What parents need to know
Parents Need to Know
Parents need to know that Catherine is a violent and sexually charged relationship simulation/block puzzle game. Players split their time between daytime sequences in which a 32-year-old man finds himself caught between his pregnant girlfriend and a mysterious vixen, and evening nightmares in which he must shift blocks to climb a tower so as to avoid bloody, gruesome death at the hands of monsters and sadistic traps. Social drinking and smoking play a heavy role in the story, too. This game is not intended nor is it appropriate for younger players.
What's it about?
Vincent is a man with serious woman problems in CATHERINE, a Japanese romance adventure game presented in anime style. Our hero spends his days dealing with his loving girlfriend, a professional woman named Katherine who wants to get married, and a mistress who appears out of the blue with the improbably similar name Catherine. His relationship quandaries take surprisingly violent shape at night, when he has nightmares that see him climbing a series of seemingly never-ending towers by sliding blocks into position to become stairways. One misstep or wrong move and he could be eviscerated by a trap or torn apart by giant monsters chasing him from below.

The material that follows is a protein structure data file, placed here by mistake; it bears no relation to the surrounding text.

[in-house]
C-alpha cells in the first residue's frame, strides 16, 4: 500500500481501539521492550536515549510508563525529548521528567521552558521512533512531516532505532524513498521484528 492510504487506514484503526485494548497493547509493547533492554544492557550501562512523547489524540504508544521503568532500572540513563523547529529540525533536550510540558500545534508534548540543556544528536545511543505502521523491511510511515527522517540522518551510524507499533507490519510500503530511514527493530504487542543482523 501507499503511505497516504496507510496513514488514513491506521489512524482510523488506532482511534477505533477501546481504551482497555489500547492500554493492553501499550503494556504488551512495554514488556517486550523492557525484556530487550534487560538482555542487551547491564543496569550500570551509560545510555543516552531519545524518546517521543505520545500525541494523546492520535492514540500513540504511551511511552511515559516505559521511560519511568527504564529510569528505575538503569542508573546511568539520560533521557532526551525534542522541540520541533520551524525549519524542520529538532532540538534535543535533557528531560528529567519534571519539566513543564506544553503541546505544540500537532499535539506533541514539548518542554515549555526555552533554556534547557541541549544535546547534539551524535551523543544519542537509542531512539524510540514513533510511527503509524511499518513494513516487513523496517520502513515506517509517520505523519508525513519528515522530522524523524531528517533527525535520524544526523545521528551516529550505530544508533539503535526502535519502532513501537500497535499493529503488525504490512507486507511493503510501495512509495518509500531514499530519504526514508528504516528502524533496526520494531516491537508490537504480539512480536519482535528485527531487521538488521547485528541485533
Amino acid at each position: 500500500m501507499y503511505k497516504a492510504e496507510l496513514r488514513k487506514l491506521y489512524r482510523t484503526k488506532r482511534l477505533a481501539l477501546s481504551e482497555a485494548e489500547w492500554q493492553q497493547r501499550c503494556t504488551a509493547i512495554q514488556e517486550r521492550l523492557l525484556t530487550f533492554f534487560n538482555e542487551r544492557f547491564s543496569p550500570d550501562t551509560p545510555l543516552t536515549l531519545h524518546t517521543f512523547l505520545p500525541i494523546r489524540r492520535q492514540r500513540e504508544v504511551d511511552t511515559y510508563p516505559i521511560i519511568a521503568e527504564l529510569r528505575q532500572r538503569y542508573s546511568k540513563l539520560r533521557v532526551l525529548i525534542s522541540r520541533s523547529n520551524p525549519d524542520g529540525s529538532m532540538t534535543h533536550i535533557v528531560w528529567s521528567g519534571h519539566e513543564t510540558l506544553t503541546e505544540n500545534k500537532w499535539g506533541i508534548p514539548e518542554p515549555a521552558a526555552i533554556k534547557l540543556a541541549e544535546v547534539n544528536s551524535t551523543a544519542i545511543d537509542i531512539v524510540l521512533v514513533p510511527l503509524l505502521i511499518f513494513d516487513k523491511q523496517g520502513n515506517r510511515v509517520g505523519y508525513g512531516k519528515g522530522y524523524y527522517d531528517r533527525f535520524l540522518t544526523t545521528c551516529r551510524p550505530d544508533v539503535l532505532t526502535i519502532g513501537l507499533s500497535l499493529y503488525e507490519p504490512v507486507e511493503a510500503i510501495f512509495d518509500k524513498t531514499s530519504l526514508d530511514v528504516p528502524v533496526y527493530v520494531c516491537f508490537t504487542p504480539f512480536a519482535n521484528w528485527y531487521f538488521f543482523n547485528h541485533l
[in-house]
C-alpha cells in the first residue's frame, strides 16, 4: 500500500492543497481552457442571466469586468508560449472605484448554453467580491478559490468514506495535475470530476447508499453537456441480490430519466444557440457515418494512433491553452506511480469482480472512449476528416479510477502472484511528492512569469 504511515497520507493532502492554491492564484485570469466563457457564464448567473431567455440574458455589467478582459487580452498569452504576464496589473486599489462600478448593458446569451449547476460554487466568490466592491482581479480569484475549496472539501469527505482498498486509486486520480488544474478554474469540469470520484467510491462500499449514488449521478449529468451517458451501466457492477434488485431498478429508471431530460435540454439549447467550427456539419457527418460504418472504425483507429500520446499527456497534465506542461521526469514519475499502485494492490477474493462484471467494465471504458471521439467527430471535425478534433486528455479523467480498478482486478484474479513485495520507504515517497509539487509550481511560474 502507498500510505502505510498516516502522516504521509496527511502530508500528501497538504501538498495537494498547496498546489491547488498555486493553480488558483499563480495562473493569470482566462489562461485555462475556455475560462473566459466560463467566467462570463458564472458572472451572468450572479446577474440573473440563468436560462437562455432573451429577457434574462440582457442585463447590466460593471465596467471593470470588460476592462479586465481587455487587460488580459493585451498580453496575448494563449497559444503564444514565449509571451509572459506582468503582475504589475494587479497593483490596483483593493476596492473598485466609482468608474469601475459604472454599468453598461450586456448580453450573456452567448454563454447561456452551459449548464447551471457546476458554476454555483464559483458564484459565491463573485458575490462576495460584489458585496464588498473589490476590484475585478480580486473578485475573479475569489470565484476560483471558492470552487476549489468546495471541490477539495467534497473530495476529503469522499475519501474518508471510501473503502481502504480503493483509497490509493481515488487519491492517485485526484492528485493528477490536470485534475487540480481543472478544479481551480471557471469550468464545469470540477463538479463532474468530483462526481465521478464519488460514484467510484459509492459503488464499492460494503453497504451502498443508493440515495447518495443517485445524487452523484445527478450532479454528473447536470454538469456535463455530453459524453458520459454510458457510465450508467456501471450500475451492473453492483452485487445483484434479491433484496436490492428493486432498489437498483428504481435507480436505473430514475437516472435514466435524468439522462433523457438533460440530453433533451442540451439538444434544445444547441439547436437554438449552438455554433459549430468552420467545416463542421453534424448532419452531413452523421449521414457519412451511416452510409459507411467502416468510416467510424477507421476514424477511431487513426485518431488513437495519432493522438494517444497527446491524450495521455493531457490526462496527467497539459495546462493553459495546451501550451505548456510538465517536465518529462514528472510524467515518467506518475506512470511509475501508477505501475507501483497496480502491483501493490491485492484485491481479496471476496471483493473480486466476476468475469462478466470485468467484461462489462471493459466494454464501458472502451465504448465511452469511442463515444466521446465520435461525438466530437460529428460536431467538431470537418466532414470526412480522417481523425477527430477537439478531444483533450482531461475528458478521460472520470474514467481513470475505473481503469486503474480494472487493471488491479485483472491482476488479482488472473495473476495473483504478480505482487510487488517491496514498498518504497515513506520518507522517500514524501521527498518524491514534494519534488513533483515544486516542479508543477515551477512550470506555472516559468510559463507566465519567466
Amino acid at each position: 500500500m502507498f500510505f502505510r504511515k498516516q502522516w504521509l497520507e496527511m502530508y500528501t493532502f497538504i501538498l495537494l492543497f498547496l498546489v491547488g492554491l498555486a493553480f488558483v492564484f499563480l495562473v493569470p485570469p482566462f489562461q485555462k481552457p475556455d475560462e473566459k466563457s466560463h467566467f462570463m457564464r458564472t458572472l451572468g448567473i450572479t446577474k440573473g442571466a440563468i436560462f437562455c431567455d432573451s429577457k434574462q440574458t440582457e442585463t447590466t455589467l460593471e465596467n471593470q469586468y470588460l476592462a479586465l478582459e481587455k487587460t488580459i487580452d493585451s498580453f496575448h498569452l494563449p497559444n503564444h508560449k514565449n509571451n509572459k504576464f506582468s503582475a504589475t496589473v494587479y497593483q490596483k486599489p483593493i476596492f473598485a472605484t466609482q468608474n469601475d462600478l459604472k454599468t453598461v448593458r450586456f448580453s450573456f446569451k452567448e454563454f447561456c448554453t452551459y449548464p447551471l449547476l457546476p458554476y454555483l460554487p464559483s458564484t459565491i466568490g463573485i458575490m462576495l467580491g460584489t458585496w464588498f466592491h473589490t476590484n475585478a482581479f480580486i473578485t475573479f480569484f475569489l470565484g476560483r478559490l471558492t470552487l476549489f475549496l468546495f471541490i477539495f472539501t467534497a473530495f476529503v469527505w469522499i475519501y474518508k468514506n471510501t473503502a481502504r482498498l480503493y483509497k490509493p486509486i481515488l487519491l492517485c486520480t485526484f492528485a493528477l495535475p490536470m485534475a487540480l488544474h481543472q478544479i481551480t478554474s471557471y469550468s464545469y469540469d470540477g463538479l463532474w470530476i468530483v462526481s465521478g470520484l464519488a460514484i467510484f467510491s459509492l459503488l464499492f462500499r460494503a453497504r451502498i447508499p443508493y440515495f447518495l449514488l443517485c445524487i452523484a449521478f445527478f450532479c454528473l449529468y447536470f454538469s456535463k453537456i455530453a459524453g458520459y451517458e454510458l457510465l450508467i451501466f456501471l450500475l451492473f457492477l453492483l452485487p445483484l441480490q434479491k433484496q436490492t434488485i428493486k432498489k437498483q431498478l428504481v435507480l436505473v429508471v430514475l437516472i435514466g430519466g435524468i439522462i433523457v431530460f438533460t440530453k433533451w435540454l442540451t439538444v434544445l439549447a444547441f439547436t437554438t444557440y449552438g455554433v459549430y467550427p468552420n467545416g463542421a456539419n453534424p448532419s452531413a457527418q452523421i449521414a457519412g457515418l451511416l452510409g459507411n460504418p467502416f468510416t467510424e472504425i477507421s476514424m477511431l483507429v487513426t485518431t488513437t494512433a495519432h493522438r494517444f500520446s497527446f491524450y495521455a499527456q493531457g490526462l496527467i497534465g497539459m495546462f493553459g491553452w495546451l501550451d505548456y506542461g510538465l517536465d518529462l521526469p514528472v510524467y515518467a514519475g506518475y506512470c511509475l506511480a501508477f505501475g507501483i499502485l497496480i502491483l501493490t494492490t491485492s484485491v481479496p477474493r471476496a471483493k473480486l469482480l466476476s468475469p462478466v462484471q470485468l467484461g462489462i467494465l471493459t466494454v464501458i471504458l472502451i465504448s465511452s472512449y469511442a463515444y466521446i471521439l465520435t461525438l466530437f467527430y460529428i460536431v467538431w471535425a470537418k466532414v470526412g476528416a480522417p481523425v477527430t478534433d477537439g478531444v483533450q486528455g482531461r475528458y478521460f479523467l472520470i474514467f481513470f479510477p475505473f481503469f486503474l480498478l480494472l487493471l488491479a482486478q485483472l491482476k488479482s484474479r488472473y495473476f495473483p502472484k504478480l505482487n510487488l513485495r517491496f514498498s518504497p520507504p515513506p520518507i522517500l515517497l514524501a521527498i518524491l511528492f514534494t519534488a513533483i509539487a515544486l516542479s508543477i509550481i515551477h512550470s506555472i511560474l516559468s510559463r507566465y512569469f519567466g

Is it any good?
As bizarre as the setup may seem, Catherine is a surprisingly polished and compelling experience. The story explores the well-trodden ground of a man afraid of commitment in an unusual way by making him deal with his indecisiveness in life-threatening nightmares. It doesn’t hurt that players get to enjoy some truly clever (and twisted) block puzzle action along the way.
That said, it suffers a few notable issues. The movement controls for the puzzle sections can be both finicky and unintuitive, and the decisions that players make often affect the game’s morality meter in unpredictable ways (when asked whether we preferred older or younger romantic partners we chose older, only to see the meter pointer move toward the red “devil” side). However, mature players who enjoy challenging puzzle games and like a grown-up story that tackles adult problems should be well served.
Families can talk about...
Families can talk about the depiction of women in games. Can you think of examples of strong female characters who aren’t objectified?
Families can also discuss the dynamics of relationships between boys and girls. Do you treat people differently based on their gender?